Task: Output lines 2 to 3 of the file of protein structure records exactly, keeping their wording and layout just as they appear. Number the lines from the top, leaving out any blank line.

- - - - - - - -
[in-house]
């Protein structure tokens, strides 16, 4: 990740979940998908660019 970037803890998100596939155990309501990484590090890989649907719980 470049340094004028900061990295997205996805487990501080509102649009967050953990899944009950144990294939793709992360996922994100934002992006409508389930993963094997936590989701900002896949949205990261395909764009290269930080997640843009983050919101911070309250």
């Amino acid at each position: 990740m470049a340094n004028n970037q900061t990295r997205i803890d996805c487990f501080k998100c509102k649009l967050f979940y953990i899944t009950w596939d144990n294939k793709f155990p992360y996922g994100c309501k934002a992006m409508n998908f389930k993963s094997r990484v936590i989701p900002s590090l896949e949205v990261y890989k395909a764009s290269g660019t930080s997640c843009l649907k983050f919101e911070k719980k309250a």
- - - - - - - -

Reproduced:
């Protein structure tokens, strides 16, 4: 990740979940998908660019 970037803890998100596939155990309501990484590090890989649907719980 470049340094004028900061990295997205996805487990501080509102649009967050953990899944009950144990294939793709992360996922994100934002992006409508389930993963094997936590989701900002896949949205990261395909764009290269930080997640843009983050919101911070309250």
């Amino acid at each position: 990740m470049a340094n004028n970037q900061t990295r997205i803890d996805c487990f501080k998100c509102k649009l967050f979940y953990i899944t009950w596939d144990n294939k793709f155990p992360y996922g994100c309501k934002a992006m409508n998908f389930k993963s094997r990484v936590i989701p900002s590090l896949e949205v990261y890989k395909a764009s290269g660019t930080s997640c843009l649907k983050f919101e911070k719980k309250a």